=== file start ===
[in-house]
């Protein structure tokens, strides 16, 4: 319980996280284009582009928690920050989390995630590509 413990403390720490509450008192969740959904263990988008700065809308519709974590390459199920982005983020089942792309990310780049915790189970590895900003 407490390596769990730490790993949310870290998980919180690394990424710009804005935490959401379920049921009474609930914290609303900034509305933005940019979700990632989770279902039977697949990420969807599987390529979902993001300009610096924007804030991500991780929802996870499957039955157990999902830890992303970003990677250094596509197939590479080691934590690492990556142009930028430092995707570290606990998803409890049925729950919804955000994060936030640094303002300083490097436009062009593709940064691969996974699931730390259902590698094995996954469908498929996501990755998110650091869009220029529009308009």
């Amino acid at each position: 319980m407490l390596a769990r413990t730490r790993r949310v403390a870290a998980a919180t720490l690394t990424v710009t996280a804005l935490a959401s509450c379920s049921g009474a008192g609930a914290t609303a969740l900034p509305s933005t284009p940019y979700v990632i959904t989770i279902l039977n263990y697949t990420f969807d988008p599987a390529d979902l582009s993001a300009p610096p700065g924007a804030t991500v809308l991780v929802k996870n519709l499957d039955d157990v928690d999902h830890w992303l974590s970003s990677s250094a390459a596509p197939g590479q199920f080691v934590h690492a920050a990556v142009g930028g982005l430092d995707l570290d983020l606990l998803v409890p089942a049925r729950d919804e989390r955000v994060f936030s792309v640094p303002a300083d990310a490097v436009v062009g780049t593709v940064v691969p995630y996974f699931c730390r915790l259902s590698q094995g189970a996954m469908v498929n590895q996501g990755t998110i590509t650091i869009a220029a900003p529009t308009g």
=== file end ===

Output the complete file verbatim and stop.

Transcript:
[in-house]
């Protein structure tokens, strides 16, 4: 319980996280284009582009928690920050989390995630590509 413990403390720490509450008192969740959904263990988008700065809308519709974590390459199920982005983020089942792309990310780049915790189970590895900003 407490390596769990730490790993949310870290998980919180690394990424710009804005935490959401379920049921009474609930914290609303900034509305933005940019979700990632989770279902039977697949990420969807599987390529979902993001300009610096924007804030991500991780929802996870499957039955157990999902830890992303970003990677250094596509197939590479080691934590690492990556142009930028430092995707570290606990998803409890049925729950919804955000994060936030640094303002300083490097436009062009593709940064691969996974699931730390259902590698094995996954469908498929996501990755998110650091869009220029529009308009």
């Amino acid at each position: 319980m407490l390596a769990r413990t730490r790993r949310v403390a870290a998980a919180t720490l690394t990424v710009t996280a804005l935490a959401s509450c379920s049921g009474a008192g609930a914290t609303a969740l900034p509305s933005t284009p940019y979700v990632i959904t989770i279902l039977n263990y697949t990420f969807d988008p599987a390529d979902l582009s993001a300009p610096p700065g924007a804030t991500v809308l991780v929802k996870n519709l499957d039955d157990v928690d999902h830890w992303l974590s970003s990677s250094a390459a596509p197939g590479q199920f080691v934590h690492a920050a990556v142009g930028g982005l430092d995707l570290d983020l606990l998803v409890p089942a049925r729950d919804e989390r955000v994060f936030s792309v640094p303002a300083d990310a490097v436009v062009g780049t593709v940064v691969p995630y996974f699931c730390r915790l259902s590698q094995g189970a996954m469908v498929n590895q996501g990755t998110i590509t650091i869009a220029a900003p529009t308009g």